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Smoke 'em if you got 'em
''If you look at Clay, Ron [Perlman] made an interesting choice in that it's not a celebratory cigar,'' Sutter says. ''It's almost like he's looking and seeing the weight of what they just did and what's going to happen. There's definitely some foreboding of what's to come when you watch him smoke that cigar.'' Clay wants to bank big money before the chronic arthritis in his hands ends his time with the club. This was just the beginning. ''What it does to Clay's outlook on the club's ability to become independent so that they're not beholden to anybody is rather ruthless,'' Perlman says. ''There's an insanity to it almost in terms of its urgency.''
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''It's good to be home''
After stabbing Putlova, Jax is back dancing with Tara — another juxtaposition that shows the brutality and love these men are capable of.
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The agent payoff
Barclay wanted to make sure we saw the face of the fallen fed, even if the other Russians were wrapped up. ''You see through us a little bit,'' he says. ''What I thought we'd do is by throwing [the bodies], some of them would become unraveled and some of them would not. And we were hoping that it would look organic, that when they threw the last guy to get out of there, he's the one who just became more uncovered. Without that, I think you would have thought, Hmmm, that's just a Russian body, and you wouldn't have gotten the punch of the fact that they've gotten rid of this federal agent.''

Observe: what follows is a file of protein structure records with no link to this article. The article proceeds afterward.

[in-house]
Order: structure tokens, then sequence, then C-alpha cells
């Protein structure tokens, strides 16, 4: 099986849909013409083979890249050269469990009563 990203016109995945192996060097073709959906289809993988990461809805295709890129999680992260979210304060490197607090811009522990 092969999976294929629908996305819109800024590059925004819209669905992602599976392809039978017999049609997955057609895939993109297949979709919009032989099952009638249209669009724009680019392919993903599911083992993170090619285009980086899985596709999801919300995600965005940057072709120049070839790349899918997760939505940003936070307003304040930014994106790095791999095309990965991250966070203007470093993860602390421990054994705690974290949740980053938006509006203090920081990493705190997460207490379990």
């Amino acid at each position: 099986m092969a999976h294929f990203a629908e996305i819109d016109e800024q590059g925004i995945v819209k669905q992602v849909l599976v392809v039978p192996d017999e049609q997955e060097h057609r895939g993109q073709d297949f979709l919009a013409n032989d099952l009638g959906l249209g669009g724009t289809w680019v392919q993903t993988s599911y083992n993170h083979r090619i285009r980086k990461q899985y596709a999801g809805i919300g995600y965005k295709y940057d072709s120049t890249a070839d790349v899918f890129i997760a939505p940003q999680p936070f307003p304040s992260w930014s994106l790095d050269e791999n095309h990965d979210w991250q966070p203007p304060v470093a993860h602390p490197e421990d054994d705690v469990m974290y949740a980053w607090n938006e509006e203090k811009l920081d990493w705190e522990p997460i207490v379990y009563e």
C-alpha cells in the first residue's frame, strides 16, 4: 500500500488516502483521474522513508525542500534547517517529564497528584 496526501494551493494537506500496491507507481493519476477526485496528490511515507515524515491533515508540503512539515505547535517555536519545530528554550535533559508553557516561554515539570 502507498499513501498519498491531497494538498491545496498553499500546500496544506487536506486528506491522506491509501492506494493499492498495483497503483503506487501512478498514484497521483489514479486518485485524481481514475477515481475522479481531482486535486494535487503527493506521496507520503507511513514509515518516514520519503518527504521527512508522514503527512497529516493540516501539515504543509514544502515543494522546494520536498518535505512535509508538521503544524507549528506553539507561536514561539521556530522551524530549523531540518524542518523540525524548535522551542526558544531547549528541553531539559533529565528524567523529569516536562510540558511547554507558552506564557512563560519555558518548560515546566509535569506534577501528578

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In Sutter's original script, the last scenes in the montage were in a slightly different order. ''Originally, we dumped the bodies, then we went back to Jax and Tara, and Jax said, 'It's good to be home,' then you saw the guys smoking the cigars, then we went back to the Charming Heights sign,'' Barclay says. ''Kurt moved it around a little bit and made it stronger by dumping the bodies, seeing Clay with a little bit of the weight of the world, then going to Jax and Tara dancing so 'It's great to be home' lands right before the Charming Heights sign pan-up, which I think is a great way to set up the whole season.'' With Clay battling Mayor Hale, who's behind the Charming Heights development, the town of Charming is more of a character this season than ever before, Sutter says.